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The effects of anthropogenic aerosol, solid or liquid particles suspended in the air, are the biggest contributor to uncertainty in current climate perturbations. Heavy industry sites, such as coal power plants and steel manufacturers, emit large amounts of aerosol in a small area. This makes them ideal places to study aerosol interactions with radiation and clouds. However, existing data sets of heavy industry locations are either not public, or suffer from reporting gaps. Here, we develop a deep learning algorithm to detect unreported industry sites in high-resolution satellite data. For the pipeline to be viable at global scale, we employ a two-step approach. The first step uses 10 m resolution data, which is scanned for potential industry sites, before using 1.2 m resolution images to confirm or reject detections. On held out test data, the models perform well, with the lower resolution one reaching up to 94% accuracy. Deployed to a large test region, the first stage model yields many false positive detections. The second stage, higher resolution model shows promising results at filtering these out, while keeping the true positives. In the deployment area, we find five new heavy industry sites which were not in the training data. This demonstrates that the approach can be used to complement data sets of heavy industry sites.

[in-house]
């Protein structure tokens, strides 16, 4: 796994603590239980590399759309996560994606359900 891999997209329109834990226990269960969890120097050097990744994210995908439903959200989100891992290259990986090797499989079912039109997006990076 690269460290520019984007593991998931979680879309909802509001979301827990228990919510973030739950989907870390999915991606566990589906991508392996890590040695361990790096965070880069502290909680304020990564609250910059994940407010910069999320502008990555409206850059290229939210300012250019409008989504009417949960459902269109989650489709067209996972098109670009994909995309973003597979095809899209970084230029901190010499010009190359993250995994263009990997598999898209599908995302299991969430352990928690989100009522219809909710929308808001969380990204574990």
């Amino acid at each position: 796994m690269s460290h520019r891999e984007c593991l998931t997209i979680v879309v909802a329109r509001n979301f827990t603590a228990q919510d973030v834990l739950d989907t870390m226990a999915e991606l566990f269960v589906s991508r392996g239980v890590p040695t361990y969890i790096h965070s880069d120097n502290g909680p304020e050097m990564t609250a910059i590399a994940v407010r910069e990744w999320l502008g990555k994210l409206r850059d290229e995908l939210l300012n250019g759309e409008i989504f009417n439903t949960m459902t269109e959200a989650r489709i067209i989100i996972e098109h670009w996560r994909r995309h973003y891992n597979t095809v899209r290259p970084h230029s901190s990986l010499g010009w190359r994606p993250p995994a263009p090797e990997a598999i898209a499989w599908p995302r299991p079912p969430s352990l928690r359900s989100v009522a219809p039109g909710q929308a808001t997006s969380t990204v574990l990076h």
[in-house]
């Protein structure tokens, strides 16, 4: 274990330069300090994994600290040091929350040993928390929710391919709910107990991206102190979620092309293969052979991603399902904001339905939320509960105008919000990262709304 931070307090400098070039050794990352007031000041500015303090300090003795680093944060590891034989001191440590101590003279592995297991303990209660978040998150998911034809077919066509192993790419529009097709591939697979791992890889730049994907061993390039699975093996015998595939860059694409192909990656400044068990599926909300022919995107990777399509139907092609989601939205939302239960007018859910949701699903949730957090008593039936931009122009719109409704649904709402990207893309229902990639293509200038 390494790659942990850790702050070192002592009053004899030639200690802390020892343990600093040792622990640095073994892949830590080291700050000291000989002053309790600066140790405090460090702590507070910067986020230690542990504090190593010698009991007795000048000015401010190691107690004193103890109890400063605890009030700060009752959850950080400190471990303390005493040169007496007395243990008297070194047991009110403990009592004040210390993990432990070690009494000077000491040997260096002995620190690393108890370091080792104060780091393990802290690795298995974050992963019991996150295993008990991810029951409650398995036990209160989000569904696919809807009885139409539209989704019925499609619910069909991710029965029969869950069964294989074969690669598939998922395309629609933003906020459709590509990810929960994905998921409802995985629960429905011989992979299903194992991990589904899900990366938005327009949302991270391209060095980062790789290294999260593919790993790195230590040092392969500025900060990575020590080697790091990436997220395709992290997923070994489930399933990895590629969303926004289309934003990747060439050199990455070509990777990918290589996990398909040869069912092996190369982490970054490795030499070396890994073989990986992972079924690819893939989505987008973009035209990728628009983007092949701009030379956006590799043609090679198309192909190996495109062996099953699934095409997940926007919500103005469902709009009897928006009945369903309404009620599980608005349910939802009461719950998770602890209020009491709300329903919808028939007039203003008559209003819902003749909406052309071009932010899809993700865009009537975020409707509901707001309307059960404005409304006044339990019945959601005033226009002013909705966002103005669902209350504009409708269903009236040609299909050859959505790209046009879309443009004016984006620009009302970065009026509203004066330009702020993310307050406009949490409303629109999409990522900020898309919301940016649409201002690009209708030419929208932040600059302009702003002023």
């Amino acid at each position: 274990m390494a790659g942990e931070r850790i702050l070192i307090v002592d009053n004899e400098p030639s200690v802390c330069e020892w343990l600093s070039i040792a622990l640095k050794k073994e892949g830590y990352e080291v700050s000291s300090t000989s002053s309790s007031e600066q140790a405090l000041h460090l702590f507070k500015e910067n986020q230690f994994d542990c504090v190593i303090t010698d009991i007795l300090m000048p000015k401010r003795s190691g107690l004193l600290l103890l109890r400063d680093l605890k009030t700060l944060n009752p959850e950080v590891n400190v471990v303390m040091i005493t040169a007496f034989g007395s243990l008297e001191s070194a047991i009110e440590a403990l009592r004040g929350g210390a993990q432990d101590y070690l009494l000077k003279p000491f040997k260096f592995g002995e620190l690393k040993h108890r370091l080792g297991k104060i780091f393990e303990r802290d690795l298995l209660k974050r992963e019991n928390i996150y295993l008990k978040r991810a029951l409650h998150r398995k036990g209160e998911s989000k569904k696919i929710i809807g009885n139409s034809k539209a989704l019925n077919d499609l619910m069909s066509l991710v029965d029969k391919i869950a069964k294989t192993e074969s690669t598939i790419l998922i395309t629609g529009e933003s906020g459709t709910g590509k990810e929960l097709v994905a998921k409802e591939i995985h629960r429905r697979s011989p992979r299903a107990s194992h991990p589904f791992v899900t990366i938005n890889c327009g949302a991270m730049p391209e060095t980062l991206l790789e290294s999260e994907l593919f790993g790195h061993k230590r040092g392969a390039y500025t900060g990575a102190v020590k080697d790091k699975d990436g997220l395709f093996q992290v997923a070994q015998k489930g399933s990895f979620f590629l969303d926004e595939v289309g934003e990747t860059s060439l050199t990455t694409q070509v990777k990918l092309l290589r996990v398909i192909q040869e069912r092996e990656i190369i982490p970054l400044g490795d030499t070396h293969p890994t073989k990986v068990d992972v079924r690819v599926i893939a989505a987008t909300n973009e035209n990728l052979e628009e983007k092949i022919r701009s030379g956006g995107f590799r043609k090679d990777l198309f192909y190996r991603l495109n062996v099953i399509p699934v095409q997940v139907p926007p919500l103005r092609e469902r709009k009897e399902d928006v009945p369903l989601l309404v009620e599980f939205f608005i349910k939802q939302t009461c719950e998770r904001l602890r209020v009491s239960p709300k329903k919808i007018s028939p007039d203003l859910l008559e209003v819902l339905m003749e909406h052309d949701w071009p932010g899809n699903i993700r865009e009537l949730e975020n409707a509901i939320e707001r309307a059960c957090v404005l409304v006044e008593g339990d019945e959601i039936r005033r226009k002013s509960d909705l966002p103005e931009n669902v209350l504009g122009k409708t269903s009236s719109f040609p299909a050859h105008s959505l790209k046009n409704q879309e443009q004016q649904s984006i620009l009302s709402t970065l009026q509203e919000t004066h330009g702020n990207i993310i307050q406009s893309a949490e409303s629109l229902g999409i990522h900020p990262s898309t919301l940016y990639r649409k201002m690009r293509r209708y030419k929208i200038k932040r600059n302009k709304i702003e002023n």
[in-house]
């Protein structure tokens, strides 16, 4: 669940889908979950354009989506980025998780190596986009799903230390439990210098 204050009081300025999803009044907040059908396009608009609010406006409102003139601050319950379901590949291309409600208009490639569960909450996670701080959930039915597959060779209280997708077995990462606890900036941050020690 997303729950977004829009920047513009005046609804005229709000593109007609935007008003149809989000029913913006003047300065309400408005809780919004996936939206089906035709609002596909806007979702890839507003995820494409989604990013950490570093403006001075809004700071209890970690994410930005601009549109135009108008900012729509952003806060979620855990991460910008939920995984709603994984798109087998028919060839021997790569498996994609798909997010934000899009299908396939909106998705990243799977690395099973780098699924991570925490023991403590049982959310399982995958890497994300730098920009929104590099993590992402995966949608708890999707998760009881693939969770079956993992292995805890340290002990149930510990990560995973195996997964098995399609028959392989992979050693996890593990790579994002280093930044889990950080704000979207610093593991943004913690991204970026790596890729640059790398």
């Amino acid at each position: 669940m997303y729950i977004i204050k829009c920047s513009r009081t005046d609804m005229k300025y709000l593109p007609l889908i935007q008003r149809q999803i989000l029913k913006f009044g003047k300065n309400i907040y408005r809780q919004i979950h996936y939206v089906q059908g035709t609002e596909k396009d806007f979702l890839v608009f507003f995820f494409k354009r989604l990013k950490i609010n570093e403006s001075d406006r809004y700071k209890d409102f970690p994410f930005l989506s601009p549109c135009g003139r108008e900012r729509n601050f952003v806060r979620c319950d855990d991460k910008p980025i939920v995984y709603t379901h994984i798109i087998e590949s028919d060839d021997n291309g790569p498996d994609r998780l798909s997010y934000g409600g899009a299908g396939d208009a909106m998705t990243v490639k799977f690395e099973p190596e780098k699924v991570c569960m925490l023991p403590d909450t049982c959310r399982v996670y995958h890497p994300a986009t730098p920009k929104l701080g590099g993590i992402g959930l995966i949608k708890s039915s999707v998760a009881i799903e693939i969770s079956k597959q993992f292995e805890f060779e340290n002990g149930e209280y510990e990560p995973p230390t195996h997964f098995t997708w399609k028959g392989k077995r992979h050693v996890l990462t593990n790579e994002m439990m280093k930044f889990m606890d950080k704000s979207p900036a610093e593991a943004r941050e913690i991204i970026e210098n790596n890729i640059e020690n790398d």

Original publication




Conference paper


Cambridge University Press

Publication Date





computer vision, FFR, air pollution, remote sensing, clouds, classification, aerosols